- How are place-based consortia involving faculty and students in their collective impact strategies?
- How do campuses assess the effectiveness of community-engaged scholarship, service-learning courses, partnerships, and community service activities?
Executive Panel on Collective Impact in Newark, with former president Gail Gibson, Mayor Raz Baraka, Chancellor Nancy Cantor, Chancellor Brian Strom, and President Joel Bloom
Now in its fourth year, Engage-NJ links civic engagement and volunteerism to 21 st century skills. Engage-NJ is here to showcase the incredible role that civic engagement plays in building a prosperous state. New Jersey is on the path to becoming the leading engaged state in the nation – one that links volunteerism and educational excellence to produce a generation of graduates uniquely qualified to be engaged citizens who contribute to making a better world and who can thrive in the state’s 21 st century workplace. Especially at our higher education institutions, when we develop high-quality sequences of community engagement projects for students to tackle in teams throughout their education, we are not only nurturing engaged citizens who will address issues in their local communities. We are ensuring these NJ-based graduates have the very skills that NJ businesses are crying out for in their recruits.
We work closely with our NJCC Civic Leadership Committee to develop opportunities of shared benefit and impact right across the state. As the graphic below shows how our Engage-NJ strategy features many connected programs and opportunities for higher education and other sectors to get community engaged.
The Community Center’s mission is to link students with resources that empower and enhance self-determined success. The center strives to provide equal access to such resources that are often taken for granted by those who benefit without asking. These areas of comprehensive resource availability include food and housing insecurity, nutrition and hygiene, professional clothing, mental health counseling, financial literacy, supporting diversity, and rights of the undocumented. Students who are food insecure tend to face an array of obstacles limiting their self-determined ability to succeed and, therefore, by addressing all issues under one welcoming roof at the center, we increase the likelihood of success overall. The term ‘community center’ is used here to specifically focus on the education ecosystem using an equity and inclusion lens, whereby placing community at the center is not only about access to nutrition and knowledge, but also about creating an environment where people feel and are welcome, equal and empowered to determine their own path to prosperity. Importantly, the center strives to minimize the effects that stigma can impose on us all, inscribed over the center’s doors, “In this Community, we are ALL needed”. Our Vision is of a community that is thriving because everyone is valued and everyone has access to the resources to determine their own success. Our goals of the Community Center encompass five main areas within the Community Center:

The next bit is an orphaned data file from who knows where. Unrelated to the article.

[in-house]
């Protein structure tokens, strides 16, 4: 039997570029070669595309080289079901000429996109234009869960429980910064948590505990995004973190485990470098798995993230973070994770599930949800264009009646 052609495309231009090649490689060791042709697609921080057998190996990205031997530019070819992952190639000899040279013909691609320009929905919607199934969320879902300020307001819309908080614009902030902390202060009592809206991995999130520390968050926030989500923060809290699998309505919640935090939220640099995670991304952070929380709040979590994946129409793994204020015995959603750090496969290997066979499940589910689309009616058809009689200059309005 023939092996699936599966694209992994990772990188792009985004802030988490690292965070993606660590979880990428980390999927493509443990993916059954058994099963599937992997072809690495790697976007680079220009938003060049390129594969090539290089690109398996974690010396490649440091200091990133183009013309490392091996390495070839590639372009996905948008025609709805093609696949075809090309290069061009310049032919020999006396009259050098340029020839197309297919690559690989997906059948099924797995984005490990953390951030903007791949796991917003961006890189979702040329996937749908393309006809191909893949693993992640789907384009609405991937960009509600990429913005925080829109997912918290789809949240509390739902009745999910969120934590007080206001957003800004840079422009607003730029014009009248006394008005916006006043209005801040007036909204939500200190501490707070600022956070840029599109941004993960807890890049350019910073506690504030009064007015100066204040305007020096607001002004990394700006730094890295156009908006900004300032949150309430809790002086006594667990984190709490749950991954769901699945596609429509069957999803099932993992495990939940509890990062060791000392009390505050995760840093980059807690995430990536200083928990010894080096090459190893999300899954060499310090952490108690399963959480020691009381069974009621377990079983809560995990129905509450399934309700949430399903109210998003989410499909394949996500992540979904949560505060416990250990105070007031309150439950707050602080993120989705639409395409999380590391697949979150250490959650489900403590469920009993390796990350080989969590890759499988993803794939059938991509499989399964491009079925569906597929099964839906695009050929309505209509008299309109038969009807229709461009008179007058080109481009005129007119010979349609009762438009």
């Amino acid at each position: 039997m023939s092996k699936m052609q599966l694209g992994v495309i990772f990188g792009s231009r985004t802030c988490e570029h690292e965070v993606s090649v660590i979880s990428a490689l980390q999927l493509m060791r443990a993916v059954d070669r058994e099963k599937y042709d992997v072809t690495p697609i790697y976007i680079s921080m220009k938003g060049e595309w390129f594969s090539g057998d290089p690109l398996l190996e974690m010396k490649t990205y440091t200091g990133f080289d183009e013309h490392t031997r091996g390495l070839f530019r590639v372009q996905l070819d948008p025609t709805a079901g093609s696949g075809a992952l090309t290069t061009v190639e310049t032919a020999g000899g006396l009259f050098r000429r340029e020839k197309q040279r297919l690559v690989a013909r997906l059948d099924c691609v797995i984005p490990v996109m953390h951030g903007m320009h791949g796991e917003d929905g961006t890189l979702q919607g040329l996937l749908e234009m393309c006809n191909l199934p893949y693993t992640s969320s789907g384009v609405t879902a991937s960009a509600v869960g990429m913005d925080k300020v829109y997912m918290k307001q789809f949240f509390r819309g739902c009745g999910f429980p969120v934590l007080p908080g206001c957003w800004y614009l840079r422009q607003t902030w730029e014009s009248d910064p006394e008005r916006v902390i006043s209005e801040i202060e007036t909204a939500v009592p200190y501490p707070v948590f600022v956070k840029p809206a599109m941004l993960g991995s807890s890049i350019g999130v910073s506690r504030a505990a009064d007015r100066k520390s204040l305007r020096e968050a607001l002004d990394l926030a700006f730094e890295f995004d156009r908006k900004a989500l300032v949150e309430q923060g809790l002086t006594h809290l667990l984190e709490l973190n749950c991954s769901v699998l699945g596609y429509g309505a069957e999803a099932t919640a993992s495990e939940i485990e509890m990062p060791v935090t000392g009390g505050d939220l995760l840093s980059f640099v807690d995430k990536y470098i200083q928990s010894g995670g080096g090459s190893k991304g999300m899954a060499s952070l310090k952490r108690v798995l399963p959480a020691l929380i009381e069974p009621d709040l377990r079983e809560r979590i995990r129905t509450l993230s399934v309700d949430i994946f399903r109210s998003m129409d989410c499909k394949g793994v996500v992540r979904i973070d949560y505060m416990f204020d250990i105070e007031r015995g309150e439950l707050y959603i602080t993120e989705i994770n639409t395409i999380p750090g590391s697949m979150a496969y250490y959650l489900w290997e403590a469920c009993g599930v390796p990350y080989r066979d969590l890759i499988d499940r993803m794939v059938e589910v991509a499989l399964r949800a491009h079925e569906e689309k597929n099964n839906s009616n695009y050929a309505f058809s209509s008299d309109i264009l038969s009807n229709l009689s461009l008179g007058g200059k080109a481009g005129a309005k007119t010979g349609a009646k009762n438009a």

- To ensure equal access and comprehensive awareness of NJCU resources and offices in support of students, especially the food pantry, as well as those resources made available throughout Hudson County
- To eliminate the barrier to self-determined success that food insecurity creates
- To connect all students who wish to tackle issues of stress and trauma with those trained in mental health counseling
- To ensure opportunities provided to students based on merit can be availed of through the free provisions of our clothing RACK, thereby eliminating the barrier of financial stress of having to buy professional clothing for internships and interviews